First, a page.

Argentina's Jorge Mario Bergoglio elected Pope
The 76-year-old was 'surprise choice', but Pope Francis I will lead with an 'iron grip'
CARDINAL Jorge Mario Bergoglio of Argentina has been elected Pope, an appointment that took many Catholics by surprise.
Bergoglio, 76, will be known as Pope Francis I. He is the first Latin American and the first Jesuit to be elected leader of the Catholic Church. His selection by the 115 Cardinals gathered in the Sistine Chapel on the second day of the conclave, took many commentators by surprise. When he was announced as the new Pope, the massive crowd that had gathered in front of St Peter's Basilica fell silent. Many were clearly unfamiliar with his name.
The BBC agrees the Archbishop of Buenos Aires is a "surprise choice" and points out that he was not among the small group of frontrunners favoured by pundits before the conclave. Many observers were also expecting a younger pope to be elected.
Pope Francis I replaces 85-year-old Pope Benedict, who stepped down last month saying he was not strong enough to lead the church.
"I would like to thank you for your embrace," the bespectacled Pope Francis told the massive crowd. He also thanked his fellow cardinals, saying they "have chosen one from far away, but here I am."
"Habemus papam!," members of the crowd shouted in Latin, waving umbrellas and flags. "We have a pope!" Others cried "Viva il Papa!"
The New York Times says the appointment of Bergoglio sends a "powerful message that the future of the Church lies in the Global South, home to the bulk of the world's Catholics".
Bergoglio was born to Italian immigrant parents and was raised in the Argentine capital. It is understood that he came second in 2005 when the conclave chose Joseph Ratzinger as the new pope.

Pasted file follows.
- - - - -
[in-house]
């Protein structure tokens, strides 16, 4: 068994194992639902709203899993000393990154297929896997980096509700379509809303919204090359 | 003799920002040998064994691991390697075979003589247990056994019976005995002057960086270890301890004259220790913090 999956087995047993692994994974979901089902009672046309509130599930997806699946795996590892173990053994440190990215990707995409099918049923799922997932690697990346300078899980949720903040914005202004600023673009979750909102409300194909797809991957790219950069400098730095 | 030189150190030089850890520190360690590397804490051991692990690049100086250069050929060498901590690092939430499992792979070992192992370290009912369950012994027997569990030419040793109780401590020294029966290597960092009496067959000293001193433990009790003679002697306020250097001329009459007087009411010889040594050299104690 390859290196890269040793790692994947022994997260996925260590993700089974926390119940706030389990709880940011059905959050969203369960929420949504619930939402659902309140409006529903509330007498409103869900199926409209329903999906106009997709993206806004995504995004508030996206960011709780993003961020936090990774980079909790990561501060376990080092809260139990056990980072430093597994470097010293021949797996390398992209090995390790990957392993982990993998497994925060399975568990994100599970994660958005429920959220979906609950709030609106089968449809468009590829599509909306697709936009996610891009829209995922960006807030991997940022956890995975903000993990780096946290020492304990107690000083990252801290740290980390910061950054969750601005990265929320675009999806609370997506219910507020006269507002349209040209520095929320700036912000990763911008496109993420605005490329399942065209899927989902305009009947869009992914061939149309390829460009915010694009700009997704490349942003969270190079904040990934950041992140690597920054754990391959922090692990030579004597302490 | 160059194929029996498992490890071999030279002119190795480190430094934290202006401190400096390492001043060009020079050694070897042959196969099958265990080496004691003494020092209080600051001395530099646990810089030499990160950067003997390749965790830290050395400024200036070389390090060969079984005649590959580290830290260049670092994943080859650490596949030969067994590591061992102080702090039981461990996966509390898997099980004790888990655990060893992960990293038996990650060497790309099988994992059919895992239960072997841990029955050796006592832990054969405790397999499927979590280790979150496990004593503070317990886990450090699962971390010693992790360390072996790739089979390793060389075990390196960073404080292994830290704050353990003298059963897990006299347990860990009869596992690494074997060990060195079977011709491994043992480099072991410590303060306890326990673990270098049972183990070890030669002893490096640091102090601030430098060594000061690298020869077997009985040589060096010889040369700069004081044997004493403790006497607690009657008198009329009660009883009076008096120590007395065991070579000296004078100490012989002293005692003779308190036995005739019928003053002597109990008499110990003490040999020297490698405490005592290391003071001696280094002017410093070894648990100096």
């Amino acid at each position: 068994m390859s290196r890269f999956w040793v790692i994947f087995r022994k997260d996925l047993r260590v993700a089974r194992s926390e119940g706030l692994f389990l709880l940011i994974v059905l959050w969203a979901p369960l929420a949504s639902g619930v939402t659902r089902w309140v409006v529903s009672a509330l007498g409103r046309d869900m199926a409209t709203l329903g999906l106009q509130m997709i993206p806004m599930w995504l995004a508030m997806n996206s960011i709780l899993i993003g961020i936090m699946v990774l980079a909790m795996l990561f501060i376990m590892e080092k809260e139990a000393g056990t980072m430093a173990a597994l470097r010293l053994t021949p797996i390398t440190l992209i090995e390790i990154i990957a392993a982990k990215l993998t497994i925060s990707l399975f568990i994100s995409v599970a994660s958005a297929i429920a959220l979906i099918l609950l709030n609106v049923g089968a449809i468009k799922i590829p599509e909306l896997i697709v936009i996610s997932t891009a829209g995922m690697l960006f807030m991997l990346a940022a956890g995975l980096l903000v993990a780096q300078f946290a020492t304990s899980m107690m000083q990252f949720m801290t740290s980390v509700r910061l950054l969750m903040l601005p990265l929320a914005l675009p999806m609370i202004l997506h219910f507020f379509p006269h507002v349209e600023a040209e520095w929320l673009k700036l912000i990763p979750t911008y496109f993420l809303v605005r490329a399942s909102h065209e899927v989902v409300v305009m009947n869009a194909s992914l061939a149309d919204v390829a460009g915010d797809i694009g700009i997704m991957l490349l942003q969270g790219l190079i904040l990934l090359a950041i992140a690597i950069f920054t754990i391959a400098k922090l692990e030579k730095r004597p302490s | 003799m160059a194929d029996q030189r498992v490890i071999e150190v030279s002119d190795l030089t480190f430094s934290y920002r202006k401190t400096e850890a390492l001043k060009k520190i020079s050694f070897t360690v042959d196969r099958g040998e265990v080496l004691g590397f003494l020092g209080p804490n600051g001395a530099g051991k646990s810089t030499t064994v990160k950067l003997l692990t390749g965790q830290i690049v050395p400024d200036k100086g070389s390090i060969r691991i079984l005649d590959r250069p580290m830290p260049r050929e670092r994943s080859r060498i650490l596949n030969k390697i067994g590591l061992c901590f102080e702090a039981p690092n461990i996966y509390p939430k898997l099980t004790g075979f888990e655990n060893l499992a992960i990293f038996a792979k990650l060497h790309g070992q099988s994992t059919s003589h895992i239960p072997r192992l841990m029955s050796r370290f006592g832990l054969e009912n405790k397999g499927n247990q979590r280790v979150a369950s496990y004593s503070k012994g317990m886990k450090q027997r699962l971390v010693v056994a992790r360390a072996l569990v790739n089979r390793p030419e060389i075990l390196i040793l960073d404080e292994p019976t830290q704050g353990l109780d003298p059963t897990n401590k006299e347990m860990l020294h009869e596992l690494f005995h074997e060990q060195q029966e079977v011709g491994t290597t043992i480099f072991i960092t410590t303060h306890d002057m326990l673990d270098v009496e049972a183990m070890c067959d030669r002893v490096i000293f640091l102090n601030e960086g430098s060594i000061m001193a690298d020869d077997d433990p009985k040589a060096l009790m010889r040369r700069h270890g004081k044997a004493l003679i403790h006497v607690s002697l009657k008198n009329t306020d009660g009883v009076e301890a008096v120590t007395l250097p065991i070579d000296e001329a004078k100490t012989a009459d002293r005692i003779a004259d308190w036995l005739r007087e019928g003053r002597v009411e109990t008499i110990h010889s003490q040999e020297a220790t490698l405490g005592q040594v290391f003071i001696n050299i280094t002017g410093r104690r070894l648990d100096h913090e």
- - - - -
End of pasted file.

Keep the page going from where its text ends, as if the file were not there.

The Guardian says that although Bergoglio is considered "orthodox on doctrine", he is apparently more flexible on sexual doctrine. That flexibility only extends so far, however. In 2010, he challenged the Argentine government when it backed a gay marriage bill. "Let's not be naive. This isn't a simple political fight, it's an attempt to destroy God's plan," he wrote in a letter days before the bill was approved by Congress.
Bergolio's appeal within the Church is broad. He appeals to conservatives as a man who had held the line against "liberalising currents among the Jesuits", and to moderates he is "a symbol of the church's commitment to the developing world".
In Argentina, the new Pope is known as a moderate who has strong negotiating skills and is "willing to challenge powerful interests", says Reuters. His biographer says he is shy, has "monk-like habits" and is "deeply concerned about the social inequalities rife in his homeland and elsewhere in Latin America".
"His lifestyle is sober and austere," said Francesca Ambrogetti who interviewed Bergoglio extensively for her book. "That's the way he lives. He travels on the underground, the bus, when he goes to Rome he flies economy class."
Bergoglio's willingness to criticise politicians and Argentine society, meant he has had a "tricky relationship" with President Cristina Fernandez and her late husband and predecessor, Nestor Kirchner, Reuters says.
Bergoglio inherits a church wrestling with an array of challenges that intensified during Pope Benedict's tenure - from a priest shortage and growing competition from evangelical churches in the Southern Hemisphere, to a sexual abuse crisis that has "undermined the church's moral authority in the West". One thing is sure, say Pope Francis' supporters: "this quiet priest is expected to lead the Church with an iron grip and a strong social conscience". ·